Neuroprostheses for standing after SCI currently rely on continuous activation of the hip and knee extensor muscles, which results in rapid fatigue and ultimately compromises elapsed standing time. The primary objective of this study is to improve the performance of neuroprostheses for standing by developing and implementing advanced stimulation paradigms that use multi-contact peripheral nerve electrodes to delay fatigue onset and prolong standing duration. The new stimulation paradigms will take advantage of the ability of multi-contact nerve cuff electrodes to selectively activate independent portions of a muscle, or independent muscles that perform the same action. Such a capability will allow one or more muscles (or parts of the same muscle) to rest while the others continue to contract to keep the knee extended and the user upright. Stimulation waveforms that alternate activation to multiple muscles performing the same function, rather than continuously activate the entire muscle group constantly, should allow muscles to rest and recover from fatiguing contractions.

In addition to these important clinical benefits, the project is also of high impact and significance because the methods to be developed will not be specific to any single electrode technology or stimulation system. Any clinical or therapeutic application that requires a sustained muscular contraction or the production of constant joint torques for prolonged periods of time will benefit from the successful completion of this project.


Ages Eligible for Study:   21 Years and older
Genders Eligible for Study:   Both
Accepts Healthy Volunteers:   No

Inclusion Criteria:

  • Skeletal maturity (age 21 and above), and ability to sign informed consent
  • Paralysis resulting from neurological disorder such as low cervical/thoracic spinal cord injuries (C6-T12)
  • Time post injury greater than six months to assure neurological and emotional stability
  • Innervated and excitable lower extremity and lumbar trunk musculature
  • Absence of acute or chronic psychological problems or chemical dependency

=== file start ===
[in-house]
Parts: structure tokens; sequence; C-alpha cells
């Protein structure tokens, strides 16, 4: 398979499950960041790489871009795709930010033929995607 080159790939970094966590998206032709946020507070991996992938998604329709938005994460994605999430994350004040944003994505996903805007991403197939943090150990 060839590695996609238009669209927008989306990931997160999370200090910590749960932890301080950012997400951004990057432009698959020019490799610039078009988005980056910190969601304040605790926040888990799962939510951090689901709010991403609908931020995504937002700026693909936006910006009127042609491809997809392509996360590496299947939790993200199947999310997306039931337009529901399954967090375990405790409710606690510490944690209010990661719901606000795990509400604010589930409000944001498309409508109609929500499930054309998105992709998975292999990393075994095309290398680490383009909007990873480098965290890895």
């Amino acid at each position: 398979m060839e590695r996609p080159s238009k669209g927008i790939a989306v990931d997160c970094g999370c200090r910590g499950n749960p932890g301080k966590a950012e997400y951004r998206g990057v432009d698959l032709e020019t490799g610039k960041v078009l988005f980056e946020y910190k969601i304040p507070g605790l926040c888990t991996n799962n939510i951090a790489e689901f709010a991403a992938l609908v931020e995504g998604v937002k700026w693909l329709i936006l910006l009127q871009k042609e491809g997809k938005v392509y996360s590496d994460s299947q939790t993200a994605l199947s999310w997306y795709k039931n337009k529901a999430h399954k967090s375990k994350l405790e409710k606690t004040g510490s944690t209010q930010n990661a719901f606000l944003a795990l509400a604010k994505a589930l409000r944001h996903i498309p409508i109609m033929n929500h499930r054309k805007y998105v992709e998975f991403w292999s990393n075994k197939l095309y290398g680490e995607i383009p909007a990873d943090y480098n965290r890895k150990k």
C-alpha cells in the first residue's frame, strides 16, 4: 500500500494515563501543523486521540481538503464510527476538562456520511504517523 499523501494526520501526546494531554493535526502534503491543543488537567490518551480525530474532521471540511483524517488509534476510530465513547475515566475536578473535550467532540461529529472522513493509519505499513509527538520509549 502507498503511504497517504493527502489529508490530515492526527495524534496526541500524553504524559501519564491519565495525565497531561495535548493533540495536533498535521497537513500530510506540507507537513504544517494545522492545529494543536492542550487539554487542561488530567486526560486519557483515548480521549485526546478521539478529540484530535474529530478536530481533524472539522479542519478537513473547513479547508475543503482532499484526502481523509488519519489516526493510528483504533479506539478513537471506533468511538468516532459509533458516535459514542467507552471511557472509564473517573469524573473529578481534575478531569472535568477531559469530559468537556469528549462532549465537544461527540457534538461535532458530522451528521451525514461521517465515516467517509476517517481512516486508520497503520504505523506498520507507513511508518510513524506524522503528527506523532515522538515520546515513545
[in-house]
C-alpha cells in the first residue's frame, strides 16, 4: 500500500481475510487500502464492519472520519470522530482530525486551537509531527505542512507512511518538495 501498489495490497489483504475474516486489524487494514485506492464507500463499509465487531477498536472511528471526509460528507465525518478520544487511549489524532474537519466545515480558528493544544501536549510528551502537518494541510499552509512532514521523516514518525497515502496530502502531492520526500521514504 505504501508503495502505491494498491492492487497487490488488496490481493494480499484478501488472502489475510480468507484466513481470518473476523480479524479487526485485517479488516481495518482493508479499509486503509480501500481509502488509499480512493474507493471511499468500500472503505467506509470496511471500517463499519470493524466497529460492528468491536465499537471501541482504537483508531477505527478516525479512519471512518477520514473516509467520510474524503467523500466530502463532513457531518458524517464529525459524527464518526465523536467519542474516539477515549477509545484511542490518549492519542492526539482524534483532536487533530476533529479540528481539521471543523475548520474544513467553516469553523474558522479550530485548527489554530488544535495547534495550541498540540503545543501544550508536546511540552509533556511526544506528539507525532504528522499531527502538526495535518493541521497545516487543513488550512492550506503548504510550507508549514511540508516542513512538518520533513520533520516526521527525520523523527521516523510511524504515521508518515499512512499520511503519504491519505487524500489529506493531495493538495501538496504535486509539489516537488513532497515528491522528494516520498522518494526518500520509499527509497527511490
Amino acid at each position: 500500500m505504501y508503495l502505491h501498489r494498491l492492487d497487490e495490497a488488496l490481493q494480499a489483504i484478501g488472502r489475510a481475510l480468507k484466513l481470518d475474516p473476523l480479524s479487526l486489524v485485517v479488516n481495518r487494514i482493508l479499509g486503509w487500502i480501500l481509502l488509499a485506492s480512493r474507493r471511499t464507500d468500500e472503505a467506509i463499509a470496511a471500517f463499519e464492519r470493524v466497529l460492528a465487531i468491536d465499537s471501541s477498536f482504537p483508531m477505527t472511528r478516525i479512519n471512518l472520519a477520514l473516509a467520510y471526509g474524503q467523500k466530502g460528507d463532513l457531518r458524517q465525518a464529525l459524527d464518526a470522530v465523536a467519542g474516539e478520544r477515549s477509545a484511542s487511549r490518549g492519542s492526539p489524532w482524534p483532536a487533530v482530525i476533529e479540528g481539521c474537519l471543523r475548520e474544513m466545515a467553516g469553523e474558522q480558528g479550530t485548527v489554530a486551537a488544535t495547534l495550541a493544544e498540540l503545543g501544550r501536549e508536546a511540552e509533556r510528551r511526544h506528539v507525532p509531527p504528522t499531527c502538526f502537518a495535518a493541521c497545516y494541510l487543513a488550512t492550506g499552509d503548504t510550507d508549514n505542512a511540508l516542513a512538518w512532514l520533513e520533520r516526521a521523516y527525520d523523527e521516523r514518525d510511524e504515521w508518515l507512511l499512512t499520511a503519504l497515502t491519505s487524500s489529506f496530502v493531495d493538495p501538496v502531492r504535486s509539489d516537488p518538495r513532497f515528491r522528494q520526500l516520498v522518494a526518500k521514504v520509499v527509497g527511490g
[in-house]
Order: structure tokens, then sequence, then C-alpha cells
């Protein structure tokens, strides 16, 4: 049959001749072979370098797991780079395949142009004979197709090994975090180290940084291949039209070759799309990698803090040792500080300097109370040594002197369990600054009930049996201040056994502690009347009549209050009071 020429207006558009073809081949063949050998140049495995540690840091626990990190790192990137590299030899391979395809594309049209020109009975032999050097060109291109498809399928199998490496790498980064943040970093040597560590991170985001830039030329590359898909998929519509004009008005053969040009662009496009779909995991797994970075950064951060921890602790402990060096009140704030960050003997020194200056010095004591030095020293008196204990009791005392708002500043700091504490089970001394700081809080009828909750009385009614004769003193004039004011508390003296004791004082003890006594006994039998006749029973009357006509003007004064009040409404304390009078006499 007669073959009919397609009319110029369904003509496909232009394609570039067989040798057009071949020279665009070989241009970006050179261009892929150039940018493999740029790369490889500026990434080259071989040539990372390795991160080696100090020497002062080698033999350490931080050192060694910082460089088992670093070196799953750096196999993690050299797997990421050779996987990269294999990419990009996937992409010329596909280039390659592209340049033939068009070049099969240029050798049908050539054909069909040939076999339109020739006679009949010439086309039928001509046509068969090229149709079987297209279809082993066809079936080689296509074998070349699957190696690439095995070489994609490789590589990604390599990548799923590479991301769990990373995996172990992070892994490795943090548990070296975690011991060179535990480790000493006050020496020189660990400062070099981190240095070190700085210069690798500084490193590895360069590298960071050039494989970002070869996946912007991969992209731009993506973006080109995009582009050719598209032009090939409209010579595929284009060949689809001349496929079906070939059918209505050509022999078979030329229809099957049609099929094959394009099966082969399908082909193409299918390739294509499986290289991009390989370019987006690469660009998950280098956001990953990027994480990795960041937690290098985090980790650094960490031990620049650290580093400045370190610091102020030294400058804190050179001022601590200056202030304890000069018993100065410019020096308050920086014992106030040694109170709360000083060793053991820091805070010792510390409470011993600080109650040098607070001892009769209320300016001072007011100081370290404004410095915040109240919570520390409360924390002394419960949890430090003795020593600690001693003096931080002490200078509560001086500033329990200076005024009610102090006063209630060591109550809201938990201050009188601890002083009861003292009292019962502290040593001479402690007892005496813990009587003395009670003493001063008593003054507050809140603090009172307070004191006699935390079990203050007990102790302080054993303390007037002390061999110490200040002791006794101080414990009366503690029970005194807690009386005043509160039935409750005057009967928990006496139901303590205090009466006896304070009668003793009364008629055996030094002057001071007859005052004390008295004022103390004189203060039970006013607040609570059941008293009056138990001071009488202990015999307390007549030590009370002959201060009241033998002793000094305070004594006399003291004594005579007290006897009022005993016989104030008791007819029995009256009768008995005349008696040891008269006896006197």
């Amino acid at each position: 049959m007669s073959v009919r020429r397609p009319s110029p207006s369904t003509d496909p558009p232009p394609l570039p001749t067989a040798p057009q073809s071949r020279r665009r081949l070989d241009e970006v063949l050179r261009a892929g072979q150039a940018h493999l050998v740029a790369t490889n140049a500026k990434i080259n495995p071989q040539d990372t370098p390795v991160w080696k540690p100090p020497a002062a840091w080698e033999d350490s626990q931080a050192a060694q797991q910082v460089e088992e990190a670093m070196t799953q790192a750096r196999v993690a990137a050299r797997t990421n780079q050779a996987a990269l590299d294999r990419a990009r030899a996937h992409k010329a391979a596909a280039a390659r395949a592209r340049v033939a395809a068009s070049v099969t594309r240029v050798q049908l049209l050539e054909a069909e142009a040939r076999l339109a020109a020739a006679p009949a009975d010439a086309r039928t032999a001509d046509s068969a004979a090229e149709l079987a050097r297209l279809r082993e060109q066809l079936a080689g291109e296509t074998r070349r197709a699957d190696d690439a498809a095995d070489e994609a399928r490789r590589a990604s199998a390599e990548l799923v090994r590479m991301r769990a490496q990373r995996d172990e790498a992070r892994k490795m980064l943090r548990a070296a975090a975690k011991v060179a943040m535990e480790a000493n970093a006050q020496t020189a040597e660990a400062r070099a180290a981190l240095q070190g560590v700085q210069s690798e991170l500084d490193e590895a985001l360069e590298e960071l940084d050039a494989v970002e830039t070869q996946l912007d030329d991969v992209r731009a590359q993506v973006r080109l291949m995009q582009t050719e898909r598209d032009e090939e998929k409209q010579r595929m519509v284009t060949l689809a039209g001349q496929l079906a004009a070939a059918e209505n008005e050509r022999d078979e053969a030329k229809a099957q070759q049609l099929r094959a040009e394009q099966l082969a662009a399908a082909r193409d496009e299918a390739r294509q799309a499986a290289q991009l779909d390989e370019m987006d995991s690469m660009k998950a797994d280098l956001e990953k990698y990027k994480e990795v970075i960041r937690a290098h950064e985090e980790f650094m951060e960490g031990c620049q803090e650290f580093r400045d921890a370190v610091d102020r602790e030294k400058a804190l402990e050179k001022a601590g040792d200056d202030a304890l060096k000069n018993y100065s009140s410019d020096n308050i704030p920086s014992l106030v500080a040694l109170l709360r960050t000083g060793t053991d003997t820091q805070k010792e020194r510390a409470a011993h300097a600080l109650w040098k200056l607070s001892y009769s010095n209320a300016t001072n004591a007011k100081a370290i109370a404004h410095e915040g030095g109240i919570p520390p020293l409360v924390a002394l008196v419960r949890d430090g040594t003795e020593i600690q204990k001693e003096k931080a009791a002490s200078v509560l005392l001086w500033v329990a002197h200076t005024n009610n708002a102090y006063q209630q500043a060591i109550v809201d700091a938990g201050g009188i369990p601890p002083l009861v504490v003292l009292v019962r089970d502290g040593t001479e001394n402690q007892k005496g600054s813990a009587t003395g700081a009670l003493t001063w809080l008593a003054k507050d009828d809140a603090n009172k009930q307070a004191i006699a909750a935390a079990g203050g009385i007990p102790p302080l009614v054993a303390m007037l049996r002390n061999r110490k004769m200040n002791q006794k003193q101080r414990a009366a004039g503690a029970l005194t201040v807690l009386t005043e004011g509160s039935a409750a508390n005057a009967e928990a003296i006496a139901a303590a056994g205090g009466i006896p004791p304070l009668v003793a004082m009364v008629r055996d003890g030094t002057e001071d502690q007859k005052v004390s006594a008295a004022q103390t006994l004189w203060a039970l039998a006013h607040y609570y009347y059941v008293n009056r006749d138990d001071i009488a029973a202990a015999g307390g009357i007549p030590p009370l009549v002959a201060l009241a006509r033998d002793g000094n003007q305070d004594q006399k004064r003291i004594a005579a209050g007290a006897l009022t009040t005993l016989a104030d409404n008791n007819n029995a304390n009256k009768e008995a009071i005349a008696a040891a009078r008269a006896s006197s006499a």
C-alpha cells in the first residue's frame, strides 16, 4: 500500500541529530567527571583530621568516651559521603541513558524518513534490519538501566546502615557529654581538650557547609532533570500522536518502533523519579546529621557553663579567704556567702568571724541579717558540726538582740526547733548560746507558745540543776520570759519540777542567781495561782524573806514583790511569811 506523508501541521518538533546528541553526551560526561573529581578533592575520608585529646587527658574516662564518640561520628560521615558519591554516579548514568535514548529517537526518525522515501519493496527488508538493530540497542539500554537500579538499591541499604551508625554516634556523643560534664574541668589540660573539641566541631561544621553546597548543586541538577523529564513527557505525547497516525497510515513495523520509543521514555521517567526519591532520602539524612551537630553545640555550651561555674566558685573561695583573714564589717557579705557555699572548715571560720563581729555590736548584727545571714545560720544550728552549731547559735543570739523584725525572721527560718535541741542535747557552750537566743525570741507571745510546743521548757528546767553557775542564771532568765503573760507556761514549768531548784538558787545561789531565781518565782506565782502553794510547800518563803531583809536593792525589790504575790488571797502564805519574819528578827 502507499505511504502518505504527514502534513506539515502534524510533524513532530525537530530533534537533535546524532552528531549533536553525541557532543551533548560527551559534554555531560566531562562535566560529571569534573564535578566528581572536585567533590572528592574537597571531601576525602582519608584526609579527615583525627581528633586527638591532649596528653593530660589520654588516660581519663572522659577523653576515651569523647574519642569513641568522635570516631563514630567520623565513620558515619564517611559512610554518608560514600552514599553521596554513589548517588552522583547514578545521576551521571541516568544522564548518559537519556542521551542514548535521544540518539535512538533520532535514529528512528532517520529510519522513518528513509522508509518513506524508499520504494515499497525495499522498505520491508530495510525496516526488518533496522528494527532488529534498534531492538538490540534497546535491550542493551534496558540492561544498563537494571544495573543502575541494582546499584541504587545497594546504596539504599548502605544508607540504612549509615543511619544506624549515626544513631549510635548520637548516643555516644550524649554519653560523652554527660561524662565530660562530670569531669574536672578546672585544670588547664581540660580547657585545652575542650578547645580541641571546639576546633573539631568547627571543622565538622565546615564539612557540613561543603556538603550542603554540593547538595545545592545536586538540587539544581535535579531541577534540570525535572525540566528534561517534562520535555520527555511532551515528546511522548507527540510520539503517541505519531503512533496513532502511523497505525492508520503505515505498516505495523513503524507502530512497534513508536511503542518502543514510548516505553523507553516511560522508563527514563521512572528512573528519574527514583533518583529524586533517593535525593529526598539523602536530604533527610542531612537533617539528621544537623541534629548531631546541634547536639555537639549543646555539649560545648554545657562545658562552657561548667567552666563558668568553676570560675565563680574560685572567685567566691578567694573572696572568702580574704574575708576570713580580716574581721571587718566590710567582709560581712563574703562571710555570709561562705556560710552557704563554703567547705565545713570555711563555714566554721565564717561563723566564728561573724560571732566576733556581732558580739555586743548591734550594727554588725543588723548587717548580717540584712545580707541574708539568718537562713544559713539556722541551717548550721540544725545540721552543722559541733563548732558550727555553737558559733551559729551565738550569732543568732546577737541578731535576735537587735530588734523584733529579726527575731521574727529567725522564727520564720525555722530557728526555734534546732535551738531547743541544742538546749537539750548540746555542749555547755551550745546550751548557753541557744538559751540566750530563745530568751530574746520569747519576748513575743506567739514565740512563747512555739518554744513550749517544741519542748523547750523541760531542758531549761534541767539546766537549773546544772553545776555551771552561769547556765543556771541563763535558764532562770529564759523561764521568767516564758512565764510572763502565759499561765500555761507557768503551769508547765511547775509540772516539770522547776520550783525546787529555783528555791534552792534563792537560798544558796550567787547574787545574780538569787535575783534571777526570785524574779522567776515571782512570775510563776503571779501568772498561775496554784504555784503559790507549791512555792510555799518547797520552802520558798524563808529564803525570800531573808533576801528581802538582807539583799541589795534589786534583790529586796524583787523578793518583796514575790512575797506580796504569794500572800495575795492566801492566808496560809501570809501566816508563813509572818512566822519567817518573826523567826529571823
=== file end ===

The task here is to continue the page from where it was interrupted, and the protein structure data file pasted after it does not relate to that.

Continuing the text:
• Range of motion within normal limits, (full extension at the hip and knee, and ability to attain a neutral ankle position)
  • Controlled spasticity and absence of hip flexion and adduction spasms
  • Appropriate body habitus (BMI within normal range)
  • Adequate social support and stability
  • Willingness to comply with follow-up procedures.
  • Full coverage of the acetabulaum and minimal knee and ankle laxity

Exclusion Criteria:

  • History of vestibular dysfunction, balance problems or spontaneous falls.
  • Acute orthopaedic problems: severe scoliosis or joint dislocation, severe osteoporosis.
  • Acute medical complication: cardiac abnormalities, skin breakdowns, uncontrolled seizures, or immunological, pulmonary/ renal/ circulatory compromise, auto-immune deficiencies, sepsis, active infection, dental caries.
  • Diabetes
  • Non-English speaking subjects
  • Pregnancy
  Contacts and Locations
Choosing to participate in a study is an important personal decision. Talk with your doctor and family members or friends about deciding to join a study. To learn more about this study, you or your doctor may contact the study research staff using the Contacts provided below. For general information, see Learn About Clinical Studies.

Please refer to this study by its identifier: NCT01923662

Contact: Lisa M Lombardo, MPT (216) 791-3800 ext 4909

United States, Ohio
Louis Stokes VA Medical Center, Cleveland, OH Recruiting
Cleveland, Ohio, United States, 44106
Contact: Lisa M Lombardo, MPT    216-791-3800 ext 4909   
Principal Investigator: Ronald Triolo, PhD         
Sponsors and Collaborators
Principal Investigator: Ronald Triolo, PhD Louis Stokes VA Medical Center, Cleveland, OH
  More Information

Additional Information:

Responsible Party: Department of Veterans Affairs Identifier: NCT01923662     History of Changes
Other Study ID Numbers: B1039-R
Study First Received: August 7, 2013
Last Updated: September 10, 2014
Health Authority: United States: Federal Government
United States: Food and Drug Administration

Keywords provided by Department of Veterans Affairs:
Spinal Cord Injury

Additional relevant MeSH terms:
Spinal Cord Injuries
Central Nervous System Diseases
Nervous System Diseases
Neurologic Manifestations
Signs and Symptoms
Spinal Cord Diseases
Trauma, Nervous System
Wounds and Injuries processed this record on November 24, 2014